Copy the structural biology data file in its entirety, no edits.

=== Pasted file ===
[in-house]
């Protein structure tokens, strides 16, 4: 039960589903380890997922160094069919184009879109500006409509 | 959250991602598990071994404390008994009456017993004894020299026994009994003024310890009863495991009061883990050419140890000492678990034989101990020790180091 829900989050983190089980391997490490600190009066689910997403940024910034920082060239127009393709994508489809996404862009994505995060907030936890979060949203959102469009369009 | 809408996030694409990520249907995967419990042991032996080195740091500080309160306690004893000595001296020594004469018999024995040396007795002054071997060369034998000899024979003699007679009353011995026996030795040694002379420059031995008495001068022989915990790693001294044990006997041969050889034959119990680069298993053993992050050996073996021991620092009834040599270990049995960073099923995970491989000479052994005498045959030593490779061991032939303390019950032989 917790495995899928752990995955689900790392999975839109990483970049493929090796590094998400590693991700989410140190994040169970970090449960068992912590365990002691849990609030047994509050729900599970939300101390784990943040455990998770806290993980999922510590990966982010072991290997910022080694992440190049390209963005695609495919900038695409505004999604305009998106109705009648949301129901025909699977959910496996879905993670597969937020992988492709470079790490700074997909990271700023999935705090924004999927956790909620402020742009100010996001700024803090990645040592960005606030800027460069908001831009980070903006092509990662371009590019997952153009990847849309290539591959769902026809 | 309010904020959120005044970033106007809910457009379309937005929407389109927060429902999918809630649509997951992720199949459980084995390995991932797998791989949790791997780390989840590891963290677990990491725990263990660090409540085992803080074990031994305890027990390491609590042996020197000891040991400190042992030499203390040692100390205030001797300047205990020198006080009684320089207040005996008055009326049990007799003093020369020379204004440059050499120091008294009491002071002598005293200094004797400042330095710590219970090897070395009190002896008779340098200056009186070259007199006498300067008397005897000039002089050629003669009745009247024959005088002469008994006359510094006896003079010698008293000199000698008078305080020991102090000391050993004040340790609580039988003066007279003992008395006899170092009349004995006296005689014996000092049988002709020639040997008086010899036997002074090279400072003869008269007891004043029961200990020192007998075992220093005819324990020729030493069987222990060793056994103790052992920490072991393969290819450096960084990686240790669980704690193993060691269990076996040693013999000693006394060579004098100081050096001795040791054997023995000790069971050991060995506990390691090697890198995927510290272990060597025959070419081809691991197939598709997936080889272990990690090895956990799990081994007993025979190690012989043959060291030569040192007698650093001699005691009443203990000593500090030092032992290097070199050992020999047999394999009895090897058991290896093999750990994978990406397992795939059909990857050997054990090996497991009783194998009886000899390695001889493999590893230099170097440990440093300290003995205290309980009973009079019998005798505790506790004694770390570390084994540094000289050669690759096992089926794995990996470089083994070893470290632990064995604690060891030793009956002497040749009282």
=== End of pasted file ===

[in-house]
């Protein structure tokens, strides 16, 4: 039960589903380890997922160094069919184009879109500006409509 | 959250991602598990071994404390008994009456017993004894020299026994009994003024310890009863495991009061883990050419140890000492678990034989101990020790180091 829900989050983190089980391997490490600190009066689910997403940024910034920082060239127009393709994508489809996404862009994505995060907030936890979060949203959102469009369009 | 809408996030694409990520249907995967419990042991032996080195740091500080309160306690004893000595001296020594004469018999024995040396007795002054071997060369034998000899024979003699007679009353011995026996030795040694002379420059031995008495001068022989915990790693001294044990006997041969050889034959119990680069298993053993992050050996073996021991620092009834040599270990049995960073099923995970491989000479052994005498045959030593490779061991032939303390019950032989 917790495995899928752990995955689900790392999975839109990483970049493929090796590094998400590693991700989410140190994040169970970090449960068992912590365990002691849990609030047994509050729900599970939300101390784990943040455990998770806290993980999922510590990966982010072991290997910022080694992440190049390209963005695609495919900038695409505004999604305009998106109705009648949301129901025909699977959910496996879905993670597969937020992988492709470079790490700074997909990271700023999935705090924004999927956790909620402020742009100010996001700024803090990645040592960005606030800027460069908001831009980070903006092509990662371009590019997952153009990847849309290539591959769902026809 | 309010904020959120005044970033106007809910457009379309937005929407389109927060429902999918809630649509997951992720199949459980084995390995991932797998791989949790791997780390989840590891963290677990990491725990263990660090409540085992803080074990031994305890027990390491609590042996020197000891040991400190042992030499203390040692100390205030001797300047205990020198006080009684320089207040005996008055009326049990007799003093020369020379204004440059050499120091008294009491002071002598005293200094004797400042330095710590219970090897070395009190002896008779340098200056009186070259007199006498300067008397005897000039002089050629003669009745009247024959005088002469008994006359510094006896003079010698008293000199000698008078305080020991102090000391050993004040340790609580039988003066007279003992008395006899170092009349004995006296005689014996000092049988002709020639040997008086010899036997002074090279400072003869008269007891004043029961200990020192007998075992220093005819324990020729030493069987222990060793056994103790052992920490072991393969290819450096960084990686240790669980704690193993060691269990076996040693013999000693006394060579004098100081050096001795040791054997023995000790069971050991060995506990390691090697890198995927510290272990060597025959070419081809691991197939598709997936080889272990990690090895956990799990081994007993025979190690012989043959060291030569040192007698650093001699005691009443203990000593500090030092032992290097070199050992020999047999394999009895090897058991290896093999750990994978990406397992795939059909990857050997054990090996497991009783194998009886000899390695001889493999590893230099170097440990440093300290003995205290309980009973009079019998005798505790506790004694770390570390084994540094000289050669690759096992089926794995990996470089083994070893470290632990064995604690060891030793009956002497040749009282």